Just before Fairtrade Fortnight, we left our Kenyan arabica coffee bean after it had just been sold under the hammer at an auction house in Nairobi. Bidding was frantic and a coffee exporter bought our bean along with another 19 tonnes of others that were then packed into hessian sacks and stuffed into a 20 foot container to be loaded onto a ship at Mombasa bound for the UK.
From Mombasa, our beans are shipped to Salalah in Oman. Here they are loaded onto a larger ‘mother’ ship – the length of four football pitches – that transports our bean to Rotterdam via the Gulf of Aden and the Suez Canal. There our container is loaded onto a smaller feeder vessel and shipped across the North Sea. The whole trip from Mombasa to Britain takes around 37 days, on average.
The captain of the ship sails into Teesport – one of the UK’s three largest ports on the coast, a few miles from Middlesbrough. This incredibly busy deep water port handles over 6,000 ships and 235,000 containers carrying over 35 million tonnes of cargo a year. Teesport is where we have a storage facility for our arabica and robusta coffee beans which come from Africa, the Caribbean, India, Indonesia and Central and South America. A few years ago, all our coffee used to arrive at southern ports such as Felixstowe and Tilbury, 250 miles away from Harrogate. By switching docking north to Teesport, we save around 100,000 road miles a year and can manage the flow of coffee to our factory more efficiently.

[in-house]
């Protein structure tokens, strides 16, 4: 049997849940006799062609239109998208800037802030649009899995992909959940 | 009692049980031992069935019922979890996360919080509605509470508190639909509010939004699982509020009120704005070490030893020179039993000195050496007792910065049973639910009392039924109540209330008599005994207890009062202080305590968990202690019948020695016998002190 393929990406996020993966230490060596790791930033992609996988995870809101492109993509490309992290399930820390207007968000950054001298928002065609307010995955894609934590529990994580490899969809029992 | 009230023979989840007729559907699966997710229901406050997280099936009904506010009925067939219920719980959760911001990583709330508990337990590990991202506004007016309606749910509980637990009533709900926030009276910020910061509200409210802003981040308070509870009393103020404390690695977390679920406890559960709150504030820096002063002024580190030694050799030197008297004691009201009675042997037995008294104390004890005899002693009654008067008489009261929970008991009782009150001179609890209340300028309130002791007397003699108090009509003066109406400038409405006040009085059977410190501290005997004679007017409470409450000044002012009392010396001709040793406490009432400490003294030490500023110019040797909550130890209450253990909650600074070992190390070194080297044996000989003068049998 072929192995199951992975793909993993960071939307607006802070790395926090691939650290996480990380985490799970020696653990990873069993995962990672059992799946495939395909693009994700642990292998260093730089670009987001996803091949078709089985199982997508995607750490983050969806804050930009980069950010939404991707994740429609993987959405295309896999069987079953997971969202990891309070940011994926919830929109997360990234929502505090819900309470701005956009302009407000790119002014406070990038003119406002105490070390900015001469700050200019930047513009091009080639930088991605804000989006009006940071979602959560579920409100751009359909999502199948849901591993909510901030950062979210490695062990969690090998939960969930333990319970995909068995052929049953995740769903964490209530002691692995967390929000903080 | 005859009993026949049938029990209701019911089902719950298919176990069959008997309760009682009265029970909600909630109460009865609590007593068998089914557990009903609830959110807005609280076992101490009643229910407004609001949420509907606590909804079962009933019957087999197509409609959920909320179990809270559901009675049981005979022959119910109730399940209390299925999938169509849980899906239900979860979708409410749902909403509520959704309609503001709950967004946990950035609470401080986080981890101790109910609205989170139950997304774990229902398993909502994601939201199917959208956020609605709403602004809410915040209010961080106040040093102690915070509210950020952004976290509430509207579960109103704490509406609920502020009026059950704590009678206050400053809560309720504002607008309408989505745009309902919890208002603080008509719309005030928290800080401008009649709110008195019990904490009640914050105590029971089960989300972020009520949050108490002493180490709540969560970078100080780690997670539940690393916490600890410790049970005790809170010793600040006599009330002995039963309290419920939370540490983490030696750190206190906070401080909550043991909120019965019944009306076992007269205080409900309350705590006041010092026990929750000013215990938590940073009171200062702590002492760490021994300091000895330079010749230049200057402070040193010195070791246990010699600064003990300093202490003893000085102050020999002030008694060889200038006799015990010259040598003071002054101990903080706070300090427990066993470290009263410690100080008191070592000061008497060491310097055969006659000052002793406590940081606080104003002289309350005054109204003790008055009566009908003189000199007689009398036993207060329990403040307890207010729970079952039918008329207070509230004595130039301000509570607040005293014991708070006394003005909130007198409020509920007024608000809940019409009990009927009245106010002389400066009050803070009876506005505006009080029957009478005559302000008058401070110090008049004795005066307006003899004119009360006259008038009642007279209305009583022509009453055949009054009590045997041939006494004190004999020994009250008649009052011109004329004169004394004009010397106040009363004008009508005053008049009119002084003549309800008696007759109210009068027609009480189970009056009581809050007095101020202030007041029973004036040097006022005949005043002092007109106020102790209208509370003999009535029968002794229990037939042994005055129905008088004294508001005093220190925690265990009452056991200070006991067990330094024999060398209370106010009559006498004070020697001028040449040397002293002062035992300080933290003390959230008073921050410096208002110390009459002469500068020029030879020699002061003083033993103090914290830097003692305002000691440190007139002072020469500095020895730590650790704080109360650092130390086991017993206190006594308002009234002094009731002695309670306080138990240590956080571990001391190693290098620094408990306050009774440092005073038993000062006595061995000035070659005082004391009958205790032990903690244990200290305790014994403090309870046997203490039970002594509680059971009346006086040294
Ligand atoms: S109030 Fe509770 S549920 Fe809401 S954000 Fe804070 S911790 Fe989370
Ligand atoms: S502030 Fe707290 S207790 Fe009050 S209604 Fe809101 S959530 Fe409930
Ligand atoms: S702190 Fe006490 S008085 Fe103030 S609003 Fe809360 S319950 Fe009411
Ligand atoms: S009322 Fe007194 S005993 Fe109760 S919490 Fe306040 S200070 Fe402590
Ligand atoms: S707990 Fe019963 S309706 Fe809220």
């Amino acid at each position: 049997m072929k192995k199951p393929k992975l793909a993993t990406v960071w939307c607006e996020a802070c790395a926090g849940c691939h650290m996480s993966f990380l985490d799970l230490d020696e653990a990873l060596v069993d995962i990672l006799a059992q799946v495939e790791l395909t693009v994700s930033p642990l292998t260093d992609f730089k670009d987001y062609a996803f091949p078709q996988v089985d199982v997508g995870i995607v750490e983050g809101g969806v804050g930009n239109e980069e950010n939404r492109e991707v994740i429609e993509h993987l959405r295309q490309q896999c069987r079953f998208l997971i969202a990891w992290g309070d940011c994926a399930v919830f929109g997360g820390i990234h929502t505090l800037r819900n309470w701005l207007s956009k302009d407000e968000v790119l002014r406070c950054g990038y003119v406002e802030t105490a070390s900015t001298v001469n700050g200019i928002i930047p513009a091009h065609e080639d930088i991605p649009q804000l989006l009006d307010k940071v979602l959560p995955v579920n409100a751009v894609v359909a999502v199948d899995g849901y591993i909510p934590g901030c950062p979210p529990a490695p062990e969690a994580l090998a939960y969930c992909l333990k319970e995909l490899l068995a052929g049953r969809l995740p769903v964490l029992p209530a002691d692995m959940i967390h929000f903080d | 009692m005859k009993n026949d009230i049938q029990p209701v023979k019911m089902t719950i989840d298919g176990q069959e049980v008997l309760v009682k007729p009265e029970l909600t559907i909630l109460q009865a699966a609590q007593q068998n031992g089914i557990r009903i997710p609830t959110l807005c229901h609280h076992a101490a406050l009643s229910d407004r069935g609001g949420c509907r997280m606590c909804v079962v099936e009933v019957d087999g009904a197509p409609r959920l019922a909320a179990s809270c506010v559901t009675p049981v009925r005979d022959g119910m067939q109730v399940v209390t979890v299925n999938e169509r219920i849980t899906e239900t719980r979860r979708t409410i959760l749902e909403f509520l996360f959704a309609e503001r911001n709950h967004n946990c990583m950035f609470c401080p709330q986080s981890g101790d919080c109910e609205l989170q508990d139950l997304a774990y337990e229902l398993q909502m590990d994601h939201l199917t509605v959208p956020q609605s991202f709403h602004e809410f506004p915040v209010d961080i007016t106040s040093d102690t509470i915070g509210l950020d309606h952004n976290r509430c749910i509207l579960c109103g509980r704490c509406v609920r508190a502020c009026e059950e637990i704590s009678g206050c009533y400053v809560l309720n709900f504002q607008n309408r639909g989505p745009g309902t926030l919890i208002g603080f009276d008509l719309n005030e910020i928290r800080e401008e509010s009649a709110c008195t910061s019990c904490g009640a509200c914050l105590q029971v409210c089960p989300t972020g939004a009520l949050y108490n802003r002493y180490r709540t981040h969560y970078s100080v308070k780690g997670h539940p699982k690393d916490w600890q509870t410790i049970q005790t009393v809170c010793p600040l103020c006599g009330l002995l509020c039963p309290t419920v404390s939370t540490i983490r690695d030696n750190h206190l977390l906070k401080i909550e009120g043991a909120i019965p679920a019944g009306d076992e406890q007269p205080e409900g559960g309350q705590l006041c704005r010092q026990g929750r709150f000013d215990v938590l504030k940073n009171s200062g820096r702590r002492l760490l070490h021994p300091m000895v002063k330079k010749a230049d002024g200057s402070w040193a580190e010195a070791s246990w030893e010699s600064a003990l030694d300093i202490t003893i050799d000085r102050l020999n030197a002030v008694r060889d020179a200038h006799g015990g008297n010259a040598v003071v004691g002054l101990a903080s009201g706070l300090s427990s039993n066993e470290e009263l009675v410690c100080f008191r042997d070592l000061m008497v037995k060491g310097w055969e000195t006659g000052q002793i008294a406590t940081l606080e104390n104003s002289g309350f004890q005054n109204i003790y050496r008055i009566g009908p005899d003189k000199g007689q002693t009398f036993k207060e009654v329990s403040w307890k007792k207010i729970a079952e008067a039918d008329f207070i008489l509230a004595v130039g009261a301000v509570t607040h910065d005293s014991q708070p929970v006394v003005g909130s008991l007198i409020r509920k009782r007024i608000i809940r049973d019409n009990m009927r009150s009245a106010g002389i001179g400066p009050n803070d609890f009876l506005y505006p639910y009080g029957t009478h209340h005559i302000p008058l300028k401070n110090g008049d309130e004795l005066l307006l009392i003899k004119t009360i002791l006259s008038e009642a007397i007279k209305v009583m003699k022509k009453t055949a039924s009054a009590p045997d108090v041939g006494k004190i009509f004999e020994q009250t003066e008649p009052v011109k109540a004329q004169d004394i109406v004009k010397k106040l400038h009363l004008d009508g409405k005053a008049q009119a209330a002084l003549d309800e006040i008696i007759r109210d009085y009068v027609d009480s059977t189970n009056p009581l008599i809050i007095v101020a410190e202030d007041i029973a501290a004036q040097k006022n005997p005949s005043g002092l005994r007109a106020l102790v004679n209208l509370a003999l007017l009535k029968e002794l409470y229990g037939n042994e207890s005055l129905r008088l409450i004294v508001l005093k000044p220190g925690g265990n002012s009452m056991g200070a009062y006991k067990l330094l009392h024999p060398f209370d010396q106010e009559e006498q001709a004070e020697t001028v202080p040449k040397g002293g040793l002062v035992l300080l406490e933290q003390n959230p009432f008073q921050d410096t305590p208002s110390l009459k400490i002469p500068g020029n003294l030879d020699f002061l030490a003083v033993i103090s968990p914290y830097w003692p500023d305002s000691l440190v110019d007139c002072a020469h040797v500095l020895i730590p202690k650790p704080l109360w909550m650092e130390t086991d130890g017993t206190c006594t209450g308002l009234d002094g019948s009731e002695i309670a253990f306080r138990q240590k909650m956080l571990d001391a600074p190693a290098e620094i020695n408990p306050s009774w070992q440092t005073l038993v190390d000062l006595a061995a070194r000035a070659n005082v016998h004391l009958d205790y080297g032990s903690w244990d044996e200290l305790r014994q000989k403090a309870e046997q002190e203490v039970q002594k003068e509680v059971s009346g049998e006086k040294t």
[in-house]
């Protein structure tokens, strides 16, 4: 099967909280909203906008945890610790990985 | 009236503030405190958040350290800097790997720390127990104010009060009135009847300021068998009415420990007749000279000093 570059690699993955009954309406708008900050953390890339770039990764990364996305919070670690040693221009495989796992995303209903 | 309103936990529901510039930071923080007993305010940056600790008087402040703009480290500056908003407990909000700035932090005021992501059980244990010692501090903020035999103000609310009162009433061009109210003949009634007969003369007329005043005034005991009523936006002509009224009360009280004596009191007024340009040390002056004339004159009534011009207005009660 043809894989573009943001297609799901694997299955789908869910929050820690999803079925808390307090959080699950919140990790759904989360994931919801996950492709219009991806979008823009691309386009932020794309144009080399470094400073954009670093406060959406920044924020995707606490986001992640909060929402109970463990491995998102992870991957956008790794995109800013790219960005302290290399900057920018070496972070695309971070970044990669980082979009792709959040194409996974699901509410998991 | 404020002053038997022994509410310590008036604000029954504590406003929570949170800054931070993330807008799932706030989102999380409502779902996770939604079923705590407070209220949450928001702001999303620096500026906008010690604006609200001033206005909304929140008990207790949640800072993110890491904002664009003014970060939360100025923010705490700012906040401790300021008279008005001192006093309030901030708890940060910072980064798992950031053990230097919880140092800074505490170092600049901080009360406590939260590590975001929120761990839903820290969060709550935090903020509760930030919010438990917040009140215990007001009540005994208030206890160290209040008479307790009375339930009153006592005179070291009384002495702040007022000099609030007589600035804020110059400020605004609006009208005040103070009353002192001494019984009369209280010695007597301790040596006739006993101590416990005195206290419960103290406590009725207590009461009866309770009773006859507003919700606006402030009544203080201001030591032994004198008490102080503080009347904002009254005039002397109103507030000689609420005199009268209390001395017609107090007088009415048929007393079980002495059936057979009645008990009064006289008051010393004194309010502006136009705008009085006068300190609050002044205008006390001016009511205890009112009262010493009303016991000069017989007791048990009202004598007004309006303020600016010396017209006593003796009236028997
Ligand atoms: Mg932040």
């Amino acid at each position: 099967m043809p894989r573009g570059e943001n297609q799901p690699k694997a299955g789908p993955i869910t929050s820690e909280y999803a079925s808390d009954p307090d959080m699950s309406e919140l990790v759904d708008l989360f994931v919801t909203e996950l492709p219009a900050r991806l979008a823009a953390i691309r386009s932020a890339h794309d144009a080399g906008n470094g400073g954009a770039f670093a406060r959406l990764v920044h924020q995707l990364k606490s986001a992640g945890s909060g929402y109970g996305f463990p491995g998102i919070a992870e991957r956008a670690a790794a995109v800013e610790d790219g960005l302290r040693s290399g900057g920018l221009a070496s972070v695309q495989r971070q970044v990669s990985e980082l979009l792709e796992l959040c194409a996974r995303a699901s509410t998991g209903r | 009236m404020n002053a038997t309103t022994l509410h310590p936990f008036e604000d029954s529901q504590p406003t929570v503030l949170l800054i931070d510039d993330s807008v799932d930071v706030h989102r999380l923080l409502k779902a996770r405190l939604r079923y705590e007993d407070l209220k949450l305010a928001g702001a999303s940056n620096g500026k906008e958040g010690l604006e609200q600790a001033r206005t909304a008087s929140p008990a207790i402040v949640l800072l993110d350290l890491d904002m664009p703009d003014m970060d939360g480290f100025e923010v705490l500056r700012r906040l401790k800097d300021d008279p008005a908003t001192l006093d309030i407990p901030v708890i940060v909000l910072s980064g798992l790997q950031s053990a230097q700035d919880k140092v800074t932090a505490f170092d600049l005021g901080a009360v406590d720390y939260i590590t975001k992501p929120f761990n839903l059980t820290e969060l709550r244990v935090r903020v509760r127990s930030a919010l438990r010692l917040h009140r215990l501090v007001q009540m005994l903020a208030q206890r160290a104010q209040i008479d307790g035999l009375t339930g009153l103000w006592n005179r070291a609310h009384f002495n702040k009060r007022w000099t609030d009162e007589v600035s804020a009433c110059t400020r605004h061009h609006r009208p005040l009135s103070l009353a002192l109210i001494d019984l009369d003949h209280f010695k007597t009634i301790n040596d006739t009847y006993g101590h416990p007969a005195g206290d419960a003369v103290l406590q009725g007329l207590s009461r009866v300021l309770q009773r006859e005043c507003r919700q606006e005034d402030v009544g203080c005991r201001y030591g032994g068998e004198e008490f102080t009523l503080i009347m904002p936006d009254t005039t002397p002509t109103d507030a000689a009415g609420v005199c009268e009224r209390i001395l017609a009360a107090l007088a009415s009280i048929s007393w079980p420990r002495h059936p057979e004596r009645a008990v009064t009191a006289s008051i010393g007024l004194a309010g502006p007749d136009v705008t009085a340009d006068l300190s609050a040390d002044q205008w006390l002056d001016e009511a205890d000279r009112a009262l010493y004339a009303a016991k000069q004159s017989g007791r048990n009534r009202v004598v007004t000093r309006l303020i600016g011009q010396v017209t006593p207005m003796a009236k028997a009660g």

The very day our container lands, a sample of the coffee (containing our Arabica coffee bean) is whisked off on its 55-mile journey to our coffee buying team at our factory in Harrogate, North Yorkshire. Here, a moisture reading is taken of our green beans, their appearance and colour are checked and we also roast and ‘cup’ (or taste) the coffee The coffee buyers compare it to the sample the exporter sent from Nairobi before it was shipped. If it has travelled well from Kenya, meets all our exacting quality terms on the contract and matches the pre-shipment sample, it’s finally made it.
What defines a great Kenyan bean is its bright citric acidity, liveliness and notes of honey and blackcurrant. If it’s got all these wonderful characteristics, it’s got what it takes to go into a pack of Taylors coffee.
So the next time you’re in a supermarket and putting one of our packs of coffee into your bag, be gentle. The coffee inside has been through an incredible journey just to make you a gorgeously rich cup of coffee. We’d be interested to know which Taylors coffee you’d travel to the ends of the earth for. Feel free to leave a comment below.